BBN 802.11b questions


#1

Hi All,

Has anyone looked into implementing the higher bit rates (5.5Mbit and
11Mbit) of 802.11b using complementary code keying (CCK)? If CCK does
have
to be implemented from scratch, would it be more beneficial to implement
G,
which would provides a large number of speeds with one scheme (OFDM)?

Also, does anyone know if the BBN code on the USRP could communicate
with
hardware 80211b (ASIC) equipment? I’ve heard that there are issues with
ack
latency. If there is a problem, did the BBN people bother to implement
the
acks in their code?

Regards,
Colby B.


#2

Hi Colby,

Hi All,

Has anyone looked into implementing the higher bit rates (5.5Mbit and
11Mbit) of 802.11b using complementary code keying (CCK)? If CCK does have
to be implemented from scratch, would it be more beneficial to implement G,
which would provides a large number of speeds with one scheme (OFDM)?

A student from us is working on implementing IEEE802.11p (yes, “p” - it
is not a typo) with GnuRadio and USRP2.
In order to do this he will first look into 802.11g and 802.11a.
He started his master-thesis some weeks ago. Therefore, results are not
yet expected very soon.

Also, does anyone know if the BBN code on the USRP could communicate with
hardware 80211b (ASIC) equipment? I’ve heard that there are issues with ack
latency. If there is a problem, did the BBN people bother to implement the
acks in their code?

We have tried in these days to transmit broadcast frames from a
wifi-card to the USRP2 and viceversa.
Broadcast does not require ACKs, but still no success… :frowning:

Regards,
Colby B.

Best Regards,
Danilo


#3

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Colby B. wrote:

Also, does anyone know if the BBN code on the USRP could communicate
with hardware 80211b (ASIC) equipment? I’ve heard that there are issues
with ack latency. If there is a problem, did the BBN people bother to
implement the acks in their code?

As I recall, the transmit functionality of the original BBN code was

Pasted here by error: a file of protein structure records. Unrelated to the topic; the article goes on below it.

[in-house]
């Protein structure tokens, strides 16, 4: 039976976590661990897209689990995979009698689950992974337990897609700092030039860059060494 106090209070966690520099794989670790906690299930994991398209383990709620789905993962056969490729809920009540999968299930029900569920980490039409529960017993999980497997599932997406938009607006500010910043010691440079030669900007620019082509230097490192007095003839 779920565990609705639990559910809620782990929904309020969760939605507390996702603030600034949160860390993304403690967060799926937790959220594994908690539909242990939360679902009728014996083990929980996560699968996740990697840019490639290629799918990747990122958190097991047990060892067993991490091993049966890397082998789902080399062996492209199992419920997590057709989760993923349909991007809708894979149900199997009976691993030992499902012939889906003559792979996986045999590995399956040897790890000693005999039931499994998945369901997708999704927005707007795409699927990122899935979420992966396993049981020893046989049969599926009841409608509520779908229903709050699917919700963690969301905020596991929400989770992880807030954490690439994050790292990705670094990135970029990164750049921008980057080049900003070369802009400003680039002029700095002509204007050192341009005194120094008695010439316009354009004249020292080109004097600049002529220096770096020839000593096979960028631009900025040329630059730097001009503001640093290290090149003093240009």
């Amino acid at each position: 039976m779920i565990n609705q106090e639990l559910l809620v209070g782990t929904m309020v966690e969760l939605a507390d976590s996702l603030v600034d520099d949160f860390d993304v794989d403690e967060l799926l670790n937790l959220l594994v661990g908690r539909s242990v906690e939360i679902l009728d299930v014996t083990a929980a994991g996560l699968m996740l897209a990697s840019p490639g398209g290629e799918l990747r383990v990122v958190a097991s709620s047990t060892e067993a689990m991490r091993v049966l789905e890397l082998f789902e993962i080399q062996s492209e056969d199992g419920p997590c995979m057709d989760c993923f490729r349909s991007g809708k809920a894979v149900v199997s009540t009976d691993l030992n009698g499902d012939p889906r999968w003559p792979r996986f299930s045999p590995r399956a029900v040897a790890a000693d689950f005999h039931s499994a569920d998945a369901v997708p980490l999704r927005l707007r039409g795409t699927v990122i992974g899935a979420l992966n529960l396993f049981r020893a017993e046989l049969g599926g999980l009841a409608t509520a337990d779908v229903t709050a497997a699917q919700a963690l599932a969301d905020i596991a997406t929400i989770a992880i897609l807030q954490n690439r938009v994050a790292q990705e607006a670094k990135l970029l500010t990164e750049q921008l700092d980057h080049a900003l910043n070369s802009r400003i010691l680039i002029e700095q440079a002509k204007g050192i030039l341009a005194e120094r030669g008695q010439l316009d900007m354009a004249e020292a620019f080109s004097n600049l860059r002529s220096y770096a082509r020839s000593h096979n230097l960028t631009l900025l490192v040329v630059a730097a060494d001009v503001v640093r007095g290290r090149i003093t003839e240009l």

not standards compliant: due to the limited bandwidth of the USRP1 it
did not actually do DSSS (or CCK, etc.) - it created the frame, and used
DBSK (and possibly DQPSK) - but I don’t think it did any sort of
spreading.
Doug


Doug G.
Research Assistant
Communications and Signal Processing Lab
Oklahoma State University
http://cspl.okstate.edu
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#4

Hi Douglas,

Douglas G. wrote:

As I recall, the transmit functionality of the original BBN code was
not standards compliant: due to the limited bandwidth of the USRP1 it
did not actually do DSSS (or CCK, etc.) - it created the frame, and used
DBSK (and possibly DQPSK) - but I don’t think it did any sort of spreading.
Doug

Actually I think that spreading IS implemented (see barker sequence).
As far as I remember, the legacy IEEE802.11 at 1 Mbps uses DBPSK and
barker sequence.
Any 802.11b/g card should be able to receive that.

If this is correct,
I believe that, by putting a wifi-card in monitor/passive mode, a frame
correctly transmitted from the USRP will be decoded by the card.
If your card allows you to disable CRC check at MAC layer, then you
should see the frame also on wireshark (as a malformed packet)…

I’ll let you know if it works out!

In the meanwhile, if you find errors in my thoughts, well tell me and I
save time for something more useful! :wink:

bye,
Dan :slight_smile: